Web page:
If you’ve been around here awhile, or saw the recent video put out by 2eNews, then you know that I post three good things about my day nearly every night. I say nearly because I miss maybe one night out of every 45 or so, and I’m enough of a stickler for honest accuracy that I have to add that qualifier.
It started a gazillion years ago in internet time, when a friend challenged me to find something good about the day. You can read all about that here, and how I felt about it after a month. I’ve kept it up since, with the exception of several weeks after the 2016 election, when I just couldn’t muster up the will.
I work my ass off to reframe the day, to find the good, to laugh at the chaos.
Even when you don’t think it’s possible to find the good, the blessed, the positive.
My dad has Parkinson’s. It’s a big reason why we moved back to Illinois from Colorado in 2011. He’s been doing well, and then the last several months stood up and made themselves known. A stretch of doing well, followed by a neurological slide, then a plateau. Lather, rinse, repeat.
Long story short, he was rushed to the ER on Saturday and has remained in the hospital since; Parkinson’s is a bastard, and I may write more about it later. As an aside, I have two generations of Parkinson’s on one side of my family tree, and raging Alzheimer’s on the other. I happily work with the neurological center every year to keep track of my brain, because I’m at the bottom of a very concerning V of medical history.
Today I spent the better part of the day at the hospital, sitting with my mom and meeting with doctors and physical therapists and starting to work out a plan for future care. At one point my dad knew I was his daughter but was blanking on my name. I’m actually okay with that, I know it’s not him but the Parkinson’s poking him in the brain. For crying out loud, most of my life he had a hard time remembering my birthday, so a few moments of struggling to find my name in his head doesn’t bother me. What broke my heart was watching his brilliant mind try to outwit and out-think the Parkinson’s, to try harder, to focus harder, to win.
So how in hell was I going to find three good things for today? I could just quietly not post anything, but I really try to avoid that at all costs. Skipping a day is a cop-out, and my three things is self-care at its most personal. So, by god, I was going to find something.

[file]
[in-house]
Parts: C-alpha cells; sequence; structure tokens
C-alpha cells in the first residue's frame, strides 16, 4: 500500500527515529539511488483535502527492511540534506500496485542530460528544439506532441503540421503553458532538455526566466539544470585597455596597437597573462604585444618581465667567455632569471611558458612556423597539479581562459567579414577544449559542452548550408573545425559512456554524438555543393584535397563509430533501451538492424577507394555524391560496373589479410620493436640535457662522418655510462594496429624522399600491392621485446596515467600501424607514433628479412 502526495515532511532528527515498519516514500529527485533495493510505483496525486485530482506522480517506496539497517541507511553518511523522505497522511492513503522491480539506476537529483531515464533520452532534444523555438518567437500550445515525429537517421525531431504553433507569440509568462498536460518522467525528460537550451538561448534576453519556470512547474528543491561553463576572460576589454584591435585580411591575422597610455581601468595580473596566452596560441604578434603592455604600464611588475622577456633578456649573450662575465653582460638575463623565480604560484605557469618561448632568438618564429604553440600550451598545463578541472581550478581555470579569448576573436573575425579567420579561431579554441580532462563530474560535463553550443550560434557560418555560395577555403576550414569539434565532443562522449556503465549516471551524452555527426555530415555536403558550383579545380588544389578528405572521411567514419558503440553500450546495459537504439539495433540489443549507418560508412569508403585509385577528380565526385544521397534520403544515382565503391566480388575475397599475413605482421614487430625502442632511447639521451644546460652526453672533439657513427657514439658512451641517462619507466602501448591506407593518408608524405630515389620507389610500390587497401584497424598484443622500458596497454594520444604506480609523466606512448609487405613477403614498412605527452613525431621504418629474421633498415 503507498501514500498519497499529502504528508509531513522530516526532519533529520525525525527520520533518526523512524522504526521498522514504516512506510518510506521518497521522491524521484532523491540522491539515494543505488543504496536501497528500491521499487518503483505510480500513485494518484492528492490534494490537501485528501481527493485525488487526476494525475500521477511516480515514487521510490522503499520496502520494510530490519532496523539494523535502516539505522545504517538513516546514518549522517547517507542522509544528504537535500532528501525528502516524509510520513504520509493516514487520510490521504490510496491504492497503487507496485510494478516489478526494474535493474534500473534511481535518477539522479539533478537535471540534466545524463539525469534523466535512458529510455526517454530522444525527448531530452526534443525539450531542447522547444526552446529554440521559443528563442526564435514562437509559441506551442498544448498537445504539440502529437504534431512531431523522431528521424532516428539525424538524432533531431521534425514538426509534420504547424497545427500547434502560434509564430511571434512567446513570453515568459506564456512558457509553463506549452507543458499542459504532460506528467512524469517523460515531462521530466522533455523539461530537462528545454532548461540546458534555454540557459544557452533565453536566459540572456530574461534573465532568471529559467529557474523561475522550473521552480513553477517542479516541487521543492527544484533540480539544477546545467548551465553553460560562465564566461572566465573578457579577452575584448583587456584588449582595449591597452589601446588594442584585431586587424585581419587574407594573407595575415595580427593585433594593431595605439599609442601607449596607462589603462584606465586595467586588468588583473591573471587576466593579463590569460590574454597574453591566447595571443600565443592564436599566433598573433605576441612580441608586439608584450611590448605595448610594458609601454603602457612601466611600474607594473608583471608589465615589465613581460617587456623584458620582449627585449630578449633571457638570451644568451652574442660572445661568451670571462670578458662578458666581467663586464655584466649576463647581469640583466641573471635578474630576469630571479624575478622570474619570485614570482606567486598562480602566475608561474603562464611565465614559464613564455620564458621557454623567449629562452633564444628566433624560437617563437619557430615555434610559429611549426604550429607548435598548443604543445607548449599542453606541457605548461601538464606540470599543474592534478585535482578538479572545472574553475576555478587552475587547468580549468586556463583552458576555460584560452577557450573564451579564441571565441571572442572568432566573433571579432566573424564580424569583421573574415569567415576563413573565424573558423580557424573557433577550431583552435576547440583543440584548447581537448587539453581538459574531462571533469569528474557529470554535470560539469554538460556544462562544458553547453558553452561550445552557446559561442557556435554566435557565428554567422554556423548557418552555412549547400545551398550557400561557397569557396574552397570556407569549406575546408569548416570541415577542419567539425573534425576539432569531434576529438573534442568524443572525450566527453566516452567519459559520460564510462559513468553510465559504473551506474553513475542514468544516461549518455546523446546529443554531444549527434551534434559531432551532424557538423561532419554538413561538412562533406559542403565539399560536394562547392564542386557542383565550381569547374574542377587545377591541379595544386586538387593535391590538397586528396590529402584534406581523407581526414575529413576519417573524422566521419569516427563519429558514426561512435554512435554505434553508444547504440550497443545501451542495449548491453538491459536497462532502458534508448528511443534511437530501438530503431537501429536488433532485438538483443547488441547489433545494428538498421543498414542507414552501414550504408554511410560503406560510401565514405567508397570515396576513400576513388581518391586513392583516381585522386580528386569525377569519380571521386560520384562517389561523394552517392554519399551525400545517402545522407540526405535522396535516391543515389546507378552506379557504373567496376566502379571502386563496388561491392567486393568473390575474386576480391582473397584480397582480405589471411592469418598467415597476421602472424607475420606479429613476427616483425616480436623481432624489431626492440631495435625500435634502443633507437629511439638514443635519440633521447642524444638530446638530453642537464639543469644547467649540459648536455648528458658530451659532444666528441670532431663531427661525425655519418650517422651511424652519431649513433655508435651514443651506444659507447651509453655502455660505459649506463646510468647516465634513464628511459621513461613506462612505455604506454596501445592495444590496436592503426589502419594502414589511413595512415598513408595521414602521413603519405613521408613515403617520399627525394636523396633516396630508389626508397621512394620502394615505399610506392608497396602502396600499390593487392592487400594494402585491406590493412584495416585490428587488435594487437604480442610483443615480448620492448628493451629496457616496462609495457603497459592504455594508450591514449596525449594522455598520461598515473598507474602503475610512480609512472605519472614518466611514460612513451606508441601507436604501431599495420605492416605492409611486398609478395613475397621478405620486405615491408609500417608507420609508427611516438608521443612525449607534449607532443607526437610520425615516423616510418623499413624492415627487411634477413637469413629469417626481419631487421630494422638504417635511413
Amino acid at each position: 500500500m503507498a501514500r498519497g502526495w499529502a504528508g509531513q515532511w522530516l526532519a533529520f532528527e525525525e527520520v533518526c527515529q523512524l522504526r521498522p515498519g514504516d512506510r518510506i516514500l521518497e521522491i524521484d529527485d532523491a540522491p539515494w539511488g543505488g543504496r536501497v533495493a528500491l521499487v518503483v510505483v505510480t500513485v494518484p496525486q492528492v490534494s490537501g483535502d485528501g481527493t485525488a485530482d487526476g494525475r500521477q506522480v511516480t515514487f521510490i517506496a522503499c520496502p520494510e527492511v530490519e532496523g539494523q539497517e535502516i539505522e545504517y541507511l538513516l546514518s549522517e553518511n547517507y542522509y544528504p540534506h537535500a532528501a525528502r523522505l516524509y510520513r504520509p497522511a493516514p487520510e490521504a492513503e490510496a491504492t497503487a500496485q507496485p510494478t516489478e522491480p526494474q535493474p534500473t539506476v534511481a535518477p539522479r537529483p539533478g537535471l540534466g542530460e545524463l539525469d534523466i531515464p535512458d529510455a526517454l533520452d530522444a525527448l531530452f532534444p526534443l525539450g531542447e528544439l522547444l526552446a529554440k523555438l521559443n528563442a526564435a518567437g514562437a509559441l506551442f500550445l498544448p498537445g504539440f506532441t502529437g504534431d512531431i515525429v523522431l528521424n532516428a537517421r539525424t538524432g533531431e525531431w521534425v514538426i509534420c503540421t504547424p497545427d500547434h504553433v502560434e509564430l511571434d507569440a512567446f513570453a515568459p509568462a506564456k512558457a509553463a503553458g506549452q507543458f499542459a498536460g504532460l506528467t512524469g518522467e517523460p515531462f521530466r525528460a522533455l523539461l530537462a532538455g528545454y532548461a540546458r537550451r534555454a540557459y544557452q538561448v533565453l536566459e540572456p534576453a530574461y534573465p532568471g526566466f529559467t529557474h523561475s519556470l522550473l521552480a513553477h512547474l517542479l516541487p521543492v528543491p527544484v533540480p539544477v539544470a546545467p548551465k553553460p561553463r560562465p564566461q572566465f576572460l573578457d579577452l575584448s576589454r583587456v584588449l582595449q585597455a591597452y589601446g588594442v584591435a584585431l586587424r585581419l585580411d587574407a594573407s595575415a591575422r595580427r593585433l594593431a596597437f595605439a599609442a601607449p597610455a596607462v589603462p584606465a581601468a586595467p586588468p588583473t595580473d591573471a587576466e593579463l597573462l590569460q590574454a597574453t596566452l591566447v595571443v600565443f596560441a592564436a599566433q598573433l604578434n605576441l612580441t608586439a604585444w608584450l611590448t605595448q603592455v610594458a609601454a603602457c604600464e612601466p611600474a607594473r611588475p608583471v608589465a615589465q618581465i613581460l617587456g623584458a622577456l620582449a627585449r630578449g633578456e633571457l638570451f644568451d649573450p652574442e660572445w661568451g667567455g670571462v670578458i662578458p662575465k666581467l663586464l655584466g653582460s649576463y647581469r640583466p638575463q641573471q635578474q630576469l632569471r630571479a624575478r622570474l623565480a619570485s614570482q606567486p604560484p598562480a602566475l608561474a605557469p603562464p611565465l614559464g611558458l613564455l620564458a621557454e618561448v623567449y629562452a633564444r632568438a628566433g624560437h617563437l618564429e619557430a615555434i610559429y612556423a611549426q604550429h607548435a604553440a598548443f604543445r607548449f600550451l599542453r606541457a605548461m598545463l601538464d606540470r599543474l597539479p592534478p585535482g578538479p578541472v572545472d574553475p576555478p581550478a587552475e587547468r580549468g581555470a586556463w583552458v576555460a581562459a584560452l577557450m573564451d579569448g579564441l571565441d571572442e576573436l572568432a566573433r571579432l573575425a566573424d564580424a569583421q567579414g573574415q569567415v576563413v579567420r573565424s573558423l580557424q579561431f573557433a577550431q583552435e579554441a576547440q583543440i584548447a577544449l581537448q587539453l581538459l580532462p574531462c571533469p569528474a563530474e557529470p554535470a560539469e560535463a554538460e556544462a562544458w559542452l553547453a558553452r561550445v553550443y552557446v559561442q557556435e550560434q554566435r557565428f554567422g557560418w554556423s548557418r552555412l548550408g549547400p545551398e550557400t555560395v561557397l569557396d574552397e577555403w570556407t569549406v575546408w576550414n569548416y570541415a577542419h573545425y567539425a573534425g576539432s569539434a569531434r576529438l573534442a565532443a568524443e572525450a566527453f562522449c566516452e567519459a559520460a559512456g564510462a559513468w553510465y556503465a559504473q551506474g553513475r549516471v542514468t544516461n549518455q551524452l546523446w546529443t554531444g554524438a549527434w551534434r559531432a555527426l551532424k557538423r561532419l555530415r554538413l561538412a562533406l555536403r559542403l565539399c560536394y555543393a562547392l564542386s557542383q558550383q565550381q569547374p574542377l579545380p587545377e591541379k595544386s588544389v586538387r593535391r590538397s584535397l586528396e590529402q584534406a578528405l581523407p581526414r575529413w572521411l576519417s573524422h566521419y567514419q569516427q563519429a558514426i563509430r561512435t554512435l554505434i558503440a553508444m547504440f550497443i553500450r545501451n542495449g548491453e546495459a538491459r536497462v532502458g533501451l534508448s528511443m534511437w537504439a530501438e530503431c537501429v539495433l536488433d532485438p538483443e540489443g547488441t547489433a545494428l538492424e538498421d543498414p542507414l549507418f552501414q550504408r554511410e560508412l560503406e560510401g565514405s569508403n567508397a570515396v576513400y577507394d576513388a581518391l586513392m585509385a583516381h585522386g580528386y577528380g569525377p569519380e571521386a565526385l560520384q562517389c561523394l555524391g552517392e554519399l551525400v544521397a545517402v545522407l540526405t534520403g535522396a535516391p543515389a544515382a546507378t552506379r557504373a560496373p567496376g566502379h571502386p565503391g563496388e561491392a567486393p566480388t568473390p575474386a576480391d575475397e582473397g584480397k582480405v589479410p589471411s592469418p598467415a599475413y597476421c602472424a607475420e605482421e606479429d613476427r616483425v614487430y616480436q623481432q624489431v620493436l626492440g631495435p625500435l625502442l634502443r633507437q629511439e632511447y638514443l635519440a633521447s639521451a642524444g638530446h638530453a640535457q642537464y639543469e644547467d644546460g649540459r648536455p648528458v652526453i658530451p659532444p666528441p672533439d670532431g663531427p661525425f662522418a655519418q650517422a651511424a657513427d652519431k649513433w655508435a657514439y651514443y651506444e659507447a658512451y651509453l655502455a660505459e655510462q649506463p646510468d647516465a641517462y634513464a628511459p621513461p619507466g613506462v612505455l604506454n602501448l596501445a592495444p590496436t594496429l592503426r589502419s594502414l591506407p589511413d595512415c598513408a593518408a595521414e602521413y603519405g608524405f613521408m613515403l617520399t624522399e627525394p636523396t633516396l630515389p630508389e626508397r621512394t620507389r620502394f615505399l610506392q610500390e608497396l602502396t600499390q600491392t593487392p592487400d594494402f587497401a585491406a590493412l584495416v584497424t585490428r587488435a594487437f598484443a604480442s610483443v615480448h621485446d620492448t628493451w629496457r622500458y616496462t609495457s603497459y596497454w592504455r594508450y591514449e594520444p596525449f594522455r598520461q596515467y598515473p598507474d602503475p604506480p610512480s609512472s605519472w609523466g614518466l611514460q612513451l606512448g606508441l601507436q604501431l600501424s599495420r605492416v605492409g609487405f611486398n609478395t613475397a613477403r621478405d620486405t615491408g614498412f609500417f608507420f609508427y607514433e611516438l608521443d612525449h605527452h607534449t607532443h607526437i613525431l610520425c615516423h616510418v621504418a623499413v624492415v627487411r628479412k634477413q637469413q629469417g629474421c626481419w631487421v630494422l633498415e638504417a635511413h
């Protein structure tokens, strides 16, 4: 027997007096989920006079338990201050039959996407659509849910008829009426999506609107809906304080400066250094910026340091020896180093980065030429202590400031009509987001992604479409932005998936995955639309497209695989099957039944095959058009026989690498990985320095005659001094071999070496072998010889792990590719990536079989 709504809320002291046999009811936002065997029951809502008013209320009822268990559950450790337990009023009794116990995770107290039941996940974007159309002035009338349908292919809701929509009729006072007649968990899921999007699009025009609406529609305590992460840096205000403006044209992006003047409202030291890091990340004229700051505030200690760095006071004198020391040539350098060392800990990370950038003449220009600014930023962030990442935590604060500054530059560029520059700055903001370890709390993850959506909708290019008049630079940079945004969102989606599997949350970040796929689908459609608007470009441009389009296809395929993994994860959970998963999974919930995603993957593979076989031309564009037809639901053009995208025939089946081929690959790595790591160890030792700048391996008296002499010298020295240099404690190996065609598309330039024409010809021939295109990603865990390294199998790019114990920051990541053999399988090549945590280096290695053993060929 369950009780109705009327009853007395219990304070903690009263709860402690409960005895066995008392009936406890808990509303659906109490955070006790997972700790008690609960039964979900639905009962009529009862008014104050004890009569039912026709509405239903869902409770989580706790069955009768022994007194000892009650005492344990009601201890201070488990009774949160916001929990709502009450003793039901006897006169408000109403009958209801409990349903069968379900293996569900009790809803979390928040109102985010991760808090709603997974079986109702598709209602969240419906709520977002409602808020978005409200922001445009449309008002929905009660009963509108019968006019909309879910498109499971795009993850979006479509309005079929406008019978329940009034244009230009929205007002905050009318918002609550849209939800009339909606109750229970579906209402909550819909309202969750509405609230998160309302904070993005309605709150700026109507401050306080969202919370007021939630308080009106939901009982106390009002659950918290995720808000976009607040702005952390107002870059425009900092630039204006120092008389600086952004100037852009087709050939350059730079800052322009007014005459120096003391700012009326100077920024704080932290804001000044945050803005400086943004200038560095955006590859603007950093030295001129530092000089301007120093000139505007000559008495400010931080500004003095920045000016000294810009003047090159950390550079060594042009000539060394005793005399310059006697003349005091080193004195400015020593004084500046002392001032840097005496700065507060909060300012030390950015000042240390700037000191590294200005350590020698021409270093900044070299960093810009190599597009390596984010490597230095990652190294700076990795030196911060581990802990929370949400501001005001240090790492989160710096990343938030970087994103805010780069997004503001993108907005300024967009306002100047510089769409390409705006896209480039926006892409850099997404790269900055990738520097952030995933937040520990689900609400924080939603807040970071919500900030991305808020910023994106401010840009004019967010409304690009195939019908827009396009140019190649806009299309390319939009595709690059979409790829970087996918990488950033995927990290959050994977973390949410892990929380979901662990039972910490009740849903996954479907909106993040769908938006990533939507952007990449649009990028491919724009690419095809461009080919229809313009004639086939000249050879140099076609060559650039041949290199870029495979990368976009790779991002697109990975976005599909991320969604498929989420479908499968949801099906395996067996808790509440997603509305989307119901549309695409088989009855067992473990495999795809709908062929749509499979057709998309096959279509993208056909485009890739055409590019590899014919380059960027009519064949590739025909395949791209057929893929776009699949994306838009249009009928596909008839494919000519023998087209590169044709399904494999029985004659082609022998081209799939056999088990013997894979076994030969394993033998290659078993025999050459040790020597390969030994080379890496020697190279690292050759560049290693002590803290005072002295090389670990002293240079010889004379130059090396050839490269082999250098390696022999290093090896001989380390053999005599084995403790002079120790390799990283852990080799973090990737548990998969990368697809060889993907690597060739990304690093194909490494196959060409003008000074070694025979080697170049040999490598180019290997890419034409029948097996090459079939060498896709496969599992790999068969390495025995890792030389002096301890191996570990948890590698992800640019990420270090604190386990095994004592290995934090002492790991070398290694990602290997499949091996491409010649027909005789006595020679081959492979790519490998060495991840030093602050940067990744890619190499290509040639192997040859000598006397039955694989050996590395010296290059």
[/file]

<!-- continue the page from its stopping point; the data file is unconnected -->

1. I saw love today. Deep, unwavering, long-term love. My parents have been married for 53 years, through the good and bad, the ups and downs, for better and for worse. My mom was 19 when they married. I cannot imagine one without the other, any more than I can imagine my left foot without my right. Skipping the detail, the love my mom shows my dad in the midst of the shitshow that is Parkinson’s and the hallucinations that can accompany it is breathtaking and something I hope to to have in my life.
2. The deeply personal care provided by nurses is to be respected and admired. Those in the caring professions (nursing, childcare, eldercare, teaching) tend to be the least paid and the least respected. Why is that? What does society gain by diminishing those who provide the most? The caregivers I’ve witnessed at the hospital have been kind, loving, funny (thank GOD), open, and engaged with their patients and families. When you’re frightened, overwhelmed, and exhausted, caring medial professionals make such a difference. We had such professionals today.
3. I came home after a long day of teaching and sitting in a hospital room, stunned and saddened by my dad’s condition. My husband had dinner ready and a glass of Malbec on the table for me. Words cannot express how much that meant. The wine joined me in the bathroom, as I showered off the hospital and the fears that festered as I sat in traffic driving home. I’m so grateful for the man with whom I share my life; I don’t deserve him. It’s not all sunshine and roses here…far from it…but we’re there for each other when it counts, and that means so much.
So there we go. Somehow I found three things for which I’m grateful today, on a day when I could easily have found nothing but pain and fear and uncertainty. Tomorrow I’ll return to the hospital, and probably visit a few skilled nursing centers; he cannot return home until he’s stronger and his meds have been properly adjusted.
But today? Today brought pain and love, fear and love, uncertainty and love. There is always love, if you look for it, and there is always something good about the day.